Solaina Flooring July 29th, 2017 - 17:44:12
So, a top quality oak engineered flooring will look the same but will it actually last as long?. How long a floor will last is mostly down to something called its `wear layer`. The part of the floor that is classed as the wear layer is from the surface of the board down to the tongue and on a solid oak board this would be around 5-6mm. Now, the wear layer on engineered wood flooring is the top layer of oak. So if you purchase an engineered oak flooring which has a 5-6mm solid oak top layer it will result in the flooring lasting just as long. In conclusion if you want an engineered flooring that is going to last as long as a traditional solid oak floor then make sure it has a nice thick top layer of wood, ideally 5mm+.
Another good flooring for wet areas is the vinyl tile. Typically it is manufactured in much the same way as sheet vinyl, but is much more rigid and comes as 12"x12" square units. They are installed in the much the same way, but require skilled tradesmen, familiar with proper installation. A good installer will start from the middle of the room to ensure that all cut tiles are equal in width at opposing walls. One advantage to this type of flooring, over sheet vinyl, is that it is can be installed, without danger of joint separation, over large areas. For this reason, it is often used in commercial buildings where large rooms are the norm. Vinyl tile can also be easily installed directly to concrete floors. Like vinyl sheets, it too is resistant to water, and tends to be installed in the areas of a building, prone to water accumulations. Tile, can be easily cleaned, is relatively maintenance free, and one of the cheaper finished floors to install.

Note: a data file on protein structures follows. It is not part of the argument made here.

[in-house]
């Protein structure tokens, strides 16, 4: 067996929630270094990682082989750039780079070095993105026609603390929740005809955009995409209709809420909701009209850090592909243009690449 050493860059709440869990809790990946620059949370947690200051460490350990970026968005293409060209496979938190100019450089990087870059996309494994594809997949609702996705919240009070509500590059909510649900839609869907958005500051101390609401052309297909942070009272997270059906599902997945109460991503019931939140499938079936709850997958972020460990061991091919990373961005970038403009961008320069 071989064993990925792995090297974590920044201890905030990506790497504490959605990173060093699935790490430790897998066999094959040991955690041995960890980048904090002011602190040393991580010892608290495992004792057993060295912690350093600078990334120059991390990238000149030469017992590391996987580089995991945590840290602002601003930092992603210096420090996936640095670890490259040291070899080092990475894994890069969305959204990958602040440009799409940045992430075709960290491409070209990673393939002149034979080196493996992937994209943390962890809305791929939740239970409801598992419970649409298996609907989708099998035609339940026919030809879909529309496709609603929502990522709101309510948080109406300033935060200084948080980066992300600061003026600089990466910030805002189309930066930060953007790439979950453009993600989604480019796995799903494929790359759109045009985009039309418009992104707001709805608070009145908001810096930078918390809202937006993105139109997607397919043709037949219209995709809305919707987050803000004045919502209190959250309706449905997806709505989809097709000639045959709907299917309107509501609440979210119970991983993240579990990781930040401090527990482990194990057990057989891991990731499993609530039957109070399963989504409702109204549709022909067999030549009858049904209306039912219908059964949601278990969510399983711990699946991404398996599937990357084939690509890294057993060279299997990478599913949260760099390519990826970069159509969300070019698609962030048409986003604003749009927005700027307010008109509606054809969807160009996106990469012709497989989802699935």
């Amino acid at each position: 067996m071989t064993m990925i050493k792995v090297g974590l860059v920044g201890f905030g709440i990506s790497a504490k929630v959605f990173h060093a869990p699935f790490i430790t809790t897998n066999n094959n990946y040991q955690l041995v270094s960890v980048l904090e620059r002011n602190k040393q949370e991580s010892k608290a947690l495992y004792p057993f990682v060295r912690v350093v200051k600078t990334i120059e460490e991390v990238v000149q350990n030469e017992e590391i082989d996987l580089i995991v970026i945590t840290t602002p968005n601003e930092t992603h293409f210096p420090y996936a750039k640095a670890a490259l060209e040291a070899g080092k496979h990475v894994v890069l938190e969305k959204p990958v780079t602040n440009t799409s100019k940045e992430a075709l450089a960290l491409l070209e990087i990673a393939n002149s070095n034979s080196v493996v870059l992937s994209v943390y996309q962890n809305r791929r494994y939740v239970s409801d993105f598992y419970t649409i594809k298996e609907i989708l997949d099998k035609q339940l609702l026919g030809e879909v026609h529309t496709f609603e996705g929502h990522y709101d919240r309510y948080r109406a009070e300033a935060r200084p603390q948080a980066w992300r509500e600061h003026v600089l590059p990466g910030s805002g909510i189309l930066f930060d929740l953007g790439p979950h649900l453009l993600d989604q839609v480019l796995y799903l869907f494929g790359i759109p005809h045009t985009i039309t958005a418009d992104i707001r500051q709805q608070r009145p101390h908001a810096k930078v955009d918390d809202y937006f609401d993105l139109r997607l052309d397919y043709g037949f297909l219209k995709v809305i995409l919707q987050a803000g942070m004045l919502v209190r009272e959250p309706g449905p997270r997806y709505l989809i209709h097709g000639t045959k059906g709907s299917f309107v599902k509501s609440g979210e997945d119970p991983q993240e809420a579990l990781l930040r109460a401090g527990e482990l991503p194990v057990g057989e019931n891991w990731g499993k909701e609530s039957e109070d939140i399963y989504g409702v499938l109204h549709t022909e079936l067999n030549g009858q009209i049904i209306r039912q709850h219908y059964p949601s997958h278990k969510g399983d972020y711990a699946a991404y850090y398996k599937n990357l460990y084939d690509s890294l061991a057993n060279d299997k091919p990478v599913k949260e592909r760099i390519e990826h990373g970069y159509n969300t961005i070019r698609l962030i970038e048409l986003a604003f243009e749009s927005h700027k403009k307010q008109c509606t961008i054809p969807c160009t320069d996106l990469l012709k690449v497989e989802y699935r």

Wood strip flooring is one of the oldest types of flooring still popular in the modern age. It consists of wood strips, usually interlocking, which are either nailed or glued to the sub-floor. Often the strips will be prefinished, requiring no post applications of sealers or varnishes. This type of flooring is very labour intensive for installation, as well as being quite expensive to purchase. However, the results are a warm, durable floor surface, requiring little maintenance or upkeep. Wood strip flooring significantly adds to the strength of the support system, reducing the deflection ("bounce") and gives the floor a very solid feel to it.
With reclaimed material waste factor is a huge variable. How much effort does the manufacturer take to give you a 100% usable product? Poorly milled with very little defecting and culling done on a solid wood floor that costs $6/sf and has a 15% waste factor actually costs more than a similar product that is milled better costing $7/sf with a 2% waste factor. That extra wastes costs more in shipping and labor to defect. This is one of the hardest things to demonstrate to a customer that the face value costs doesn`t necessarily represent the actual raw material cost unless one is truly comparing identical quality and specified products.